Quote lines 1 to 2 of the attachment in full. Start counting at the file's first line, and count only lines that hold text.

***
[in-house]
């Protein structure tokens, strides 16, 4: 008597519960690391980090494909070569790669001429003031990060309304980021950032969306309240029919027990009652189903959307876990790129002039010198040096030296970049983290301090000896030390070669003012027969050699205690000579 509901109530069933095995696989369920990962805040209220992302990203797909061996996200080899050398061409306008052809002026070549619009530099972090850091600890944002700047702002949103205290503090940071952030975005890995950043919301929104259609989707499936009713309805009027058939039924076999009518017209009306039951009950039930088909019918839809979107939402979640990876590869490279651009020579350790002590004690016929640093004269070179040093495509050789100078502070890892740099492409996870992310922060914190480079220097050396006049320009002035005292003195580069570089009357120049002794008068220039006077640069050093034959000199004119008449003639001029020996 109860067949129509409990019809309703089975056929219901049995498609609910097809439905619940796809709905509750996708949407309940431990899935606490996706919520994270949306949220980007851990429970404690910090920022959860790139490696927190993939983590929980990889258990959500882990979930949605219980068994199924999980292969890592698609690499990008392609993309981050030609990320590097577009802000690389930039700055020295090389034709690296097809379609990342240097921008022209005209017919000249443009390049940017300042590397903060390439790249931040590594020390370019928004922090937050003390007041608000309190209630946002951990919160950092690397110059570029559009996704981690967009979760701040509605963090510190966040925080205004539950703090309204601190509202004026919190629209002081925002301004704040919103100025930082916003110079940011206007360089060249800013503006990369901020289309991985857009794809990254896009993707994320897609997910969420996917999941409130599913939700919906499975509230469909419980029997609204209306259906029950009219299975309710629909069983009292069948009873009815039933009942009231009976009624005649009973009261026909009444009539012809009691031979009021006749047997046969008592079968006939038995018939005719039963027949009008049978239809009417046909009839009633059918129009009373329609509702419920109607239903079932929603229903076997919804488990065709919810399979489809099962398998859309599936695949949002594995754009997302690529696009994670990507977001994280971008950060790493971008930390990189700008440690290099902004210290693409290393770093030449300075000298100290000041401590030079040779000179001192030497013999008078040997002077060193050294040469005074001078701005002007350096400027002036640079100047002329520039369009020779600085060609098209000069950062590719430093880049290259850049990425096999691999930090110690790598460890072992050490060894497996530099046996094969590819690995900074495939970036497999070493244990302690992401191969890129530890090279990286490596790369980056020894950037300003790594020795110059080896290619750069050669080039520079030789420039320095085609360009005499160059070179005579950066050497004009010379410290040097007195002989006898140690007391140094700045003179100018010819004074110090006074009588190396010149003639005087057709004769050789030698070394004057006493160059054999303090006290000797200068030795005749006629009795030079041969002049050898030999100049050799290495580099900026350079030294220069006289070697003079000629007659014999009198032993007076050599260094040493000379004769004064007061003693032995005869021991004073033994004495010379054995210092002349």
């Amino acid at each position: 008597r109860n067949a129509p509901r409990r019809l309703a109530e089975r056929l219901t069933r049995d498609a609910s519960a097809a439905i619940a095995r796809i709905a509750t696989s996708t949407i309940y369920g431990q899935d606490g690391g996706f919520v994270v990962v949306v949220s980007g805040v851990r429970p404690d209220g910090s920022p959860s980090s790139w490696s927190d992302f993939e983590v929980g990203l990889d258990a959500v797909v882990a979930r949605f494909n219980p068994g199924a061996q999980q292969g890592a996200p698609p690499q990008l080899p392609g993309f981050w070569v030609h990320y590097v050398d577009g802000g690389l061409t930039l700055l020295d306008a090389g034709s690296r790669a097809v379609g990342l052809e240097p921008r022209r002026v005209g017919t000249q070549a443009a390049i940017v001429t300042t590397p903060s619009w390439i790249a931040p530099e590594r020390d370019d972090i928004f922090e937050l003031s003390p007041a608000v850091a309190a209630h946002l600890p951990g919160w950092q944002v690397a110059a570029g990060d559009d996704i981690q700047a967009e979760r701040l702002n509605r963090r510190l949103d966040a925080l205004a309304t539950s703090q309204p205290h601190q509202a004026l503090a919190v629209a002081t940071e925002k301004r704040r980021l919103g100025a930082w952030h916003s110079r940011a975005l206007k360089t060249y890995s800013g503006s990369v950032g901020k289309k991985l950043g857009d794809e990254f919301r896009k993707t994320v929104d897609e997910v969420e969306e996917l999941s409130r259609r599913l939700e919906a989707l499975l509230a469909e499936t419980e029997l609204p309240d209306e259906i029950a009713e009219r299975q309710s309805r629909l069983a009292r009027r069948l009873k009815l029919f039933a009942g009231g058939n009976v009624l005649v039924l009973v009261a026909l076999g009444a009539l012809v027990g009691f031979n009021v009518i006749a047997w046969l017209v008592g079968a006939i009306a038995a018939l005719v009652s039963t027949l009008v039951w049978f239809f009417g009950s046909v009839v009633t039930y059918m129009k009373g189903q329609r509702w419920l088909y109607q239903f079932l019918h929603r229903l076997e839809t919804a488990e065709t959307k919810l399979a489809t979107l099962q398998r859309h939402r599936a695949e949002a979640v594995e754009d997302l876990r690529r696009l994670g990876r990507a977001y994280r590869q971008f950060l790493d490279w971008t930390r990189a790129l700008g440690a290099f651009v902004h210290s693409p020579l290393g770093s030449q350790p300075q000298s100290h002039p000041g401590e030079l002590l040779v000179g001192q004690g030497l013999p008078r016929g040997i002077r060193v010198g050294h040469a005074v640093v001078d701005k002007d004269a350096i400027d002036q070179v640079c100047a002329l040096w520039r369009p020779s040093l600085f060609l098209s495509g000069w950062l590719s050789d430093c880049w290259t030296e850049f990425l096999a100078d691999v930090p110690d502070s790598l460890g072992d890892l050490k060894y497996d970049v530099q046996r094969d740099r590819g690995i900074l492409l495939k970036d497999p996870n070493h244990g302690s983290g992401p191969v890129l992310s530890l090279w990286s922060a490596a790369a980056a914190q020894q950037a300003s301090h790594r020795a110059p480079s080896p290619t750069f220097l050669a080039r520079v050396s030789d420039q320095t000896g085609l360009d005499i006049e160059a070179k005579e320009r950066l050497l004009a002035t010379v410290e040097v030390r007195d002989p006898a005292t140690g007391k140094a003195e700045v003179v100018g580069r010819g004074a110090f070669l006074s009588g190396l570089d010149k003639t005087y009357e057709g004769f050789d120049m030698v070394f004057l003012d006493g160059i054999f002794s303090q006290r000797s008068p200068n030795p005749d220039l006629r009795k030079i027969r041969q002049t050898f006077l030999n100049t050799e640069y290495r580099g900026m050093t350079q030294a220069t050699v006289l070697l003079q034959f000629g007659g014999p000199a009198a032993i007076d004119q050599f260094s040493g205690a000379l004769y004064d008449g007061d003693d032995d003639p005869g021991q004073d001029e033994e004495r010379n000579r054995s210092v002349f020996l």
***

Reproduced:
[in-house]
């Protein structure tokens, strides 16, 4: 008597519960690391980090494909070569790669001429003031990060309304980021950032969306309240029919027990009652189903959307876990790129002039010198040096030296970049983290301090000896030390070669003012027969050699205690000579 509901109530069933095995696989369920990962805040209220992302990203797909061996996200080899050398061409306008052809002026070549619009530099972090850091600890944002700047702002949103205290503090940071952030975005890995950043919301929104259609989707499936009713309805009027058939039924076999009518017209009306039951009950039930088909019918839809979107939402979640990876590869490279651009020579350790002590004690016929640093004269070179040093495509050789100078502070890892740099492409996870992310922060914190480079220097050396006049320009002035005292003195580069570089009357120049002794008068220039006077640069050093034959000199004119008449003639001029020996 109860067949129509409990019809309703089975056929219901049995498609609910097809439905619940796809709905509750996708949407309940431990899935606490996706919520994270949306949220980007851990429970404690910090920022959860790139490696927190993939983590929980990889258990959500882990979930949605219980068994199924999980292969890592698609690499990008392609993309981050030609990320590097577009802000690389930039700055020295090389034709690296097809379609990342240097921008022209005209017919000249443009390049940017300042590397903060390439790249931040590594020390370019928004922090937050003390007041608000309190209630946002951990919160950092690397110059570029559009996704981690967009979760701040509605963090510190966040925080205004539950703090309204601190509202004026919190629209002081925002301004704040919103100025930082916003110079940011206007360089060249800013503006990369901020289309991985857009794809990254896009993707994320897609997910969420996917999941409130599913939700919906499975509230469909419980029997609204209306259906029950009219299975309710629909069983009292069948009873009815039933009942009231009976009624005649009973009261026909009444009539012809009691031979009021006749047997046969008592079968006939038995018939005719039963027949009008049978239809009417046909009839009633059918129009009373329609509702419920109607239903079932929603229903076997919804488990065709919810399979489809099962398998859309599936695949949002594995754009997302690529696009994670990507977001994280971008950060790493971008930390990189700008440690290099902004210290693409290393770093030449300075000298100290000041401590030079040779000179001192030497013999008078040997002077060193050294040469005074001078701005002007350096400027002036640079100047002329520039369009020779600085060609098209000069950062590719430093880049290259850049990425096999691999930090110690790598460890072992050490060894497996530099046996094969590819690995900074495939970036497999070493244990302690992401191969890129530890090279990286490596790369980056020894950037300003790594020795110059080896290619750069050669080039520079030789420039320095085609360009005499160059070179005579950066050497004009010379410290040097007195002989006898140690007391140094700045003179100018010819004074110090006074009588190396010149003639005087057709004769050789030698070394004057006493160059054999303090006290000797200068030795005749006629009795030079041969002049050898030999100049050799290495580099900026350079030294220069006289070697003079000629007659014999009198032993007076050599260094040493000379004769004064007061003693032995005869021991004073033994004495010379054995210092002349």